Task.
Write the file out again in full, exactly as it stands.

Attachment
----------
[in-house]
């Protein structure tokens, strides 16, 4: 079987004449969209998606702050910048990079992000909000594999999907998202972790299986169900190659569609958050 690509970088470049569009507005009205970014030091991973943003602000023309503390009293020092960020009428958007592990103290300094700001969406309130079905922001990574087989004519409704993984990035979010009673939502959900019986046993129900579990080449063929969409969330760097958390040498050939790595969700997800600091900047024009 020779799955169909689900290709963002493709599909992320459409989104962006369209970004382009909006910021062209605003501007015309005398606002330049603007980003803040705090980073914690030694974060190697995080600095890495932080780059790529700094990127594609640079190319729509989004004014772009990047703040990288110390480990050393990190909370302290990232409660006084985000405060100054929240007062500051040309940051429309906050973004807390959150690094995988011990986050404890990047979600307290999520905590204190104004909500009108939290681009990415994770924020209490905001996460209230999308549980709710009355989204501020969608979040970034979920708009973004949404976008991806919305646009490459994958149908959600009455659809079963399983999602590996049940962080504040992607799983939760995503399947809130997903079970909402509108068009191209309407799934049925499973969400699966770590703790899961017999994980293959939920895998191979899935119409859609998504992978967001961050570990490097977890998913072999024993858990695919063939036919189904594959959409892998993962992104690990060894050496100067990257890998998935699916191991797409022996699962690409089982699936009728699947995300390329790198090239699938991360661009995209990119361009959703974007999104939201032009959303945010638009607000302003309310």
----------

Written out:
[in-house]
């Protein structure tokens, strides 16, 4: 079987004449969209998606702050910048990079992000909000594999999907998202972790299986169900190659569609958050 690509970088470049569009507005009205970014030091991973943003602000023309503390009293020092960020009428958007592990103290300094700001969406309130079905922001990574087989004519409704993984990035979010009673939502959900019986046993129900579990080449063929969409969330760097958390040498050939790595969700997800600091900047024009 020779799955169909689900290709963002493709599909992320459409989104962006369209970004382009909006910021062209605003501007015309005398606002330049603007980003803040705090980073914690030694974060190697995080600095890495932080780059790529700094990127594609640079190319729509989004004014772009990047703040990288110390480990050393990190909370302290990232409660006084985000405060100054929240007062500051040309940051429309906050973004807390959150690094995988011990986050404890990047979600307290999520905590204190104004909500009108939290681009990415994770924020209490905001996460209230999308549980709710009355989204501020969608979040970034979920708009973004949404976008991806919305646009490459994958149908959600009455659809079963399983999602590996049940962080504040992607799983939760995503399947809130997903079970909402509108068009191209309407799934049925499973969400699966770590703790899961017999994980293959939920895998191979899935119409859609998504992978967001961050570990490097977890998913072999024993858990695919063939036919189904594959959409892998993962992104690990060894050496100067990257890998998935699916191991797409022996699962690409089982699936009728699947995300390329790198090239699938991360661009995209990119361009959703974007999104939201032009959303945010638009607000302003309310």